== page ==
The 500 Club in baseball is pretty elite. Only 25 players have swatted 500 home runs (and some of them sneaked in the door through dubious means). For prime time scripted entertainment series, the 500 Club (as in, episodes) is even more exclusive: There’s Gunsmoke and Lassie. Tonight The Simpsons will join that pantheon as the first comedy member with the airing of “At Long Last Leave,” in which Homer and Marge learn that Springfield’s residents are plotting to boot the family out of town for all the trouble they’ve caused over the years.
This milestone moment for the animated Fox series that has enjoyed a lot of them offers another chance for nostalgic reflection, which invariably leads to that question: What is your all-time favorite Simpsons episode? Hank Azaria — one of show’s key cast members who voices such beloved characters as Moe, Apu, Chief Wiggum, and Comic Book Guy – kindly agreed to go down that road with EW, though, as he notes, “it’s easy to narrow it down to 10 – then it gets really hard.” In his opinion, Season 5’s “Cape Feare,” in which Sideshow Bob attempts to kill Bart when he is sprung from prison, stands as the show’s biggest knee-slapper: “I laughed at that the hardest,” he says. “It just destroyed me from beginning to end. The rake thing is the hardest I ever laughed at a gag on The Simpsons. I love that humor where you just repeat something beyond all reason.”
His favorite episode, though, would be season 8’s “Homer’s Enemy,” in which the inept-and-loving-it Homer draws the ire of his new coworker at the nuclear power plant, Frank Grimes (voiced by Azaria). “I liked that it punched a hole not only in Homer but the whole tradition of: We just accept happy fat idiots in TV and film. They exist and they win. Why? What the hell?” Azaria explains. “[He] was sort of the voice of people who enjoy escaping in the show, or any comedy, like: ‘My life is hard. Why should I just accept that everything works out for some ridiculous character?’ Some of the best episodes are unbelievable social commentary — this one is not, but it was really funny. And the ending was just plain old dark. Just sad and weird, you know? It was an episode that played like an indie film.”
What does Azaria remember about recording that episode? “Often I will voice what will become the guest star role — just so we’ll have something to work with — and the guest star will come in and record it later,” he says. “Every once in awhile, what I record stands. That was one of those cases. William H. Macy was supposed to be Frank Grimes and wanted to do it, but I think it was a scheduling [conflict] and he ended up recording something for us later. But with William H. Macy in mind, although I can’t really imitate his voice, I did it. And it was probably some of the most serious acting I ever had to do, because the episode is so dark and the emotions are so real and raw. It was such a twisted episode. His rant where he’s just flipping out: ‘Oh, I’m Homer Simpson! I do whatever I want! Blahhh! Blahhh!’ — it was really fun to try to get it right. You know doing something that’s so well-written that you need to rise to what it is, even though it’s a cartoon … We did a bunch of takes. There were some where I freaked out more, there were some where I underplayed it. I was just doing that generic screaming, “Blahhh! Blahhh!,” to sort of rev up into the freak-out, but they ended up editing those in.”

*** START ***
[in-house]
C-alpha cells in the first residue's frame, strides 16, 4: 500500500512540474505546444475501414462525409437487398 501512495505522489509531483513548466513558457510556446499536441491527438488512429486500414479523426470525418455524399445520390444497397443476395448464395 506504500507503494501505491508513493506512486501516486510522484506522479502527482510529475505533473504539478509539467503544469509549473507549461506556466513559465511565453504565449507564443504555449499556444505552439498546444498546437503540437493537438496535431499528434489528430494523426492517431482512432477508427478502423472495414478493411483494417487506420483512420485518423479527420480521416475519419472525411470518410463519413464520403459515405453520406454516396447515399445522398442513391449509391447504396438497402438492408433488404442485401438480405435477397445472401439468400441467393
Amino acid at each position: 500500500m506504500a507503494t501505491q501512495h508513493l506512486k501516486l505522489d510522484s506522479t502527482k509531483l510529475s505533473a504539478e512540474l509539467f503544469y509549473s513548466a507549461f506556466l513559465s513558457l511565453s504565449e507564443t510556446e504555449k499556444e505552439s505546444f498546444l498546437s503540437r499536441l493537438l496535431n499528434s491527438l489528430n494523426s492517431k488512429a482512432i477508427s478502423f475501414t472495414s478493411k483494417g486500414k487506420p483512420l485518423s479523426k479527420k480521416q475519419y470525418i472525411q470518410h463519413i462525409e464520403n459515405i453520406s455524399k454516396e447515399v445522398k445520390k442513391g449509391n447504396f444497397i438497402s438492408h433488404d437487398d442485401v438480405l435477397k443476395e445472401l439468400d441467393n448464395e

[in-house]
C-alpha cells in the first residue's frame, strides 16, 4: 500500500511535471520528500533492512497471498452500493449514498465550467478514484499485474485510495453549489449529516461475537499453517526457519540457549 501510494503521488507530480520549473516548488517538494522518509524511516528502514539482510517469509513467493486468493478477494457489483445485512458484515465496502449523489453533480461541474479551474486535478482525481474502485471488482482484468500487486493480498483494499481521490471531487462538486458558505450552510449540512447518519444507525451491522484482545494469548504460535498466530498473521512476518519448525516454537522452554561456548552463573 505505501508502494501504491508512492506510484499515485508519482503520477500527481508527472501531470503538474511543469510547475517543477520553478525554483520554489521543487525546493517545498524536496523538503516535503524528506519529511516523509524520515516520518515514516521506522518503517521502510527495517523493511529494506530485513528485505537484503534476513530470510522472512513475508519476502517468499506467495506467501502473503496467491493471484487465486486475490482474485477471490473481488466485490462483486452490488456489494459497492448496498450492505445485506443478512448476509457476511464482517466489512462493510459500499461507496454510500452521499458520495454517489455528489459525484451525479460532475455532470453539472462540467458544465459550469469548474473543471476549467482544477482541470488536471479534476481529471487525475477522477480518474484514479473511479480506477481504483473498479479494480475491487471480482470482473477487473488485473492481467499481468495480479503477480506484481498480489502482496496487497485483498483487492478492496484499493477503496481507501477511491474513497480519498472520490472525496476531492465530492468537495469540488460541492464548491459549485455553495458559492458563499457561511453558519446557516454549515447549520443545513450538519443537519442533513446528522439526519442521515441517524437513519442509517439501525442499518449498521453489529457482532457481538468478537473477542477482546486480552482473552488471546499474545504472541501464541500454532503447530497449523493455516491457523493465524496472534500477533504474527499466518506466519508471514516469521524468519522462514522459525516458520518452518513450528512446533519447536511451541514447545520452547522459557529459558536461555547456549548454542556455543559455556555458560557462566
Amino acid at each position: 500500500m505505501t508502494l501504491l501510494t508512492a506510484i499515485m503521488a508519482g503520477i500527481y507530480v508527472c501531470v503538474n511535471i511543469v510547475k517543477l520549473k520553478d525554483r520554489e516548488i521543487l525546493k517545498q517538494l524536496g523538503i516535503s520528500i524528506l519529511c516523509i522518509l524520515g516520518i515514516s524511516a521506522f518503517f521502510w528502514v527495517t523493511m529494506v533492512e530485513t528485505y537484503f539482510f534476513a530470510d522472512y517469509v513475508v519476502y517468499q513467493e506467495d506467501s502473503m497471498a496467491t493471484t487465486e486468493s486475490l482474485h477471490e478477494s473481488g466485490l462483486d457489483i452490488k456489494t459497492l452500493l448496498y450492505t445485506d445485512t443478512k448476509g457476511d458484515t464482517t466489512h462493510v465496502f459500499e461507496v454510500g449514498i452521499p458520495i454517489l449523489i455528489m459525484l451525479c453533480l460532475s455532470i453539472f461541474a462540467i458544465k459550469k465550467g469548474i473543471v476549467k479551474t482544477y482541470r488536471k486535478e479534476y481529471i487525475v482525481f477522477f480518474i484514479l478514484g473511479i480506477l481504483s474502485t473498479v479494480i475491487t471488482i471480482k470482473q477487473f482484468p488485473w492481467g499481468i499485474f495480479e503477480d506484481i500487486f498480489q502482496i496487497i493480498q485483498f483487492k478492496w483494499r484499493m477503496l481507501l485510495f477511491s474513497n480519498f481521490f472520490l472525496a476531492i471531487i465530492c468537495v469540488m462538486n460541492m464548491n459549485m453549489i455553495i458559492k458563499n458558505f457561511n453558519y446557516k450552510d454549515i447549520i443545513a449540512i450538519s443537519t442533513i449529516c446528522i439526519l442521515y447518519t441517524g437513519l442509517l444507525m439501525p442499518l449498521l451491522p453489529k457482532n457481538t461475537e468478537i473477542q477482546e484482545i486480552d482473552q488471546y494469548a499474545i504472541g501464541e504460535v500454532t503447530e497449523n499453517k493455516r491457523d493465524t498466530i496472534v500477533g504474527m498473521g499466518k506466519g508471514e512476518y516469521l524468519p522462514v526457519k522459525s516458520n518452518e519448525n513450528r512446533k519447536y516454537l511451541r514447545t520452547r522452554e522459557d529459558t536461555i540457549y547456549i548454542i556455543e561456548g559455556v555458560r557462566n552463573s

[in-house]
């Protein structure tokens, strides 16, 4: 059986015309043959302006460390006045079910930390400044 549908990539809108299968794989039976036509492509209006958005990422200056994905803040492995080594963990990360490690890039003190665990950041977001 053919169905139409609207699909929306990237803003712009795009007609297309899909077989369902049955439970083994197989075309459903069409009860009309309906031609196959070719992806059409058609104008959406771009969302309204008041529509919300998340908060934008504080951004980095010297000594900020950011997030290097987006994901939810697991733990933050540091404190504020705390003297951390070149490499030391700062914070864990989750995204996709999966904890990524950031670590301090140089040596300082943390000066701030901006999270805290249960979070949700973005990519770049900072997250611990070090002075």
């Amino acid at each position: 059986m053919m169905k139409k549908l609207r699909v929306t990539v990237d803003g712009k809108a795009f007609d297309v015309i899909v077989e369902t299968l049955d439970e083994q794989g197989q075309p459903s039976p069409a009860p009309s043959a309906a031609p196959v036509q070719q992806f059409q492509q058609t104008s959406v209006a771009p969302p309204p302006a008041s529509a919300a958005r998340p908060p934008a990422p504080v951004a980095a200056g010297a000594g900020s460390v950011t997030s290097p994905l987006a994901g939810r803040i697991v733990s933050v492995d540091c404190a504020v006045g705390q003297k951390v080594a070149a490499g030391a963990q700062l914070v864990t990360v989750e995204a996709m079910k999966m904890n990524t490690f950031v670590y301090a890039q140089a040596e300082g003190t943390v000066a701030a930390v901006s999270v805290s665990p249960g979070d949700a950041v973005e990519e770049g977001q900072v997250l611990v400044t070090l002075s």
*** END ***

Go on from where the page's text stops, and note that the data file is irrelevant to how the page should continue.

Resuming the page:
Both of Azaria’s picks are sure to be cited by fans as they ponder their supreme Simpsons installment. As for me, I’ll go out on a half-inch limb by journeying to the early to mid-’90s as well. While several episodes from the Golden Age may contain sharper critiques or even pack more laughs per minute, I choo-choo-choose: Season 4’s salty-sweet “Duffless,” in which Homer gives up alcohol for a month at Marge’s request after an ill-fated journey to the Duff Brewery plant that ended with a DUI arrest. The show milked all kinds of laughs out of showing Homer’s struggle to untether himself from one of the great loves/crutches of his life. The Duff Brewery tour scene was a parade of punchlines, and the episode incorporated many of the dearest Simpsons hallmarks, including a conflict between Homer and his brain (mid-lie to Marge: “Uh-oh! Did I say that or just think it?”), a poignant musical parody “It was a Very Good Beer,” and a double dose of Phil Hartman as hammy has-been Troy McClure (“You may remember me from such films as Alice’s Adventures through the Windshield and The Decapitation of Larry Leadfoot“) and low-rent lawyer Lionel Hutz (“Surprise witnesses – each more surprising than the last!”). But wait, now that I mention Troy McClure, what about “A Fish Called Selma!”? And let’s not forget about “Last Exit to Springfield”? Or “I Love Lisa? Or “Marge vs. the Mono–” D’oh! Too much comedy awesome to process! Critics have already weighed in with their No. 1 pick here and here, so it’s your turn to declare your love for your favorite episode.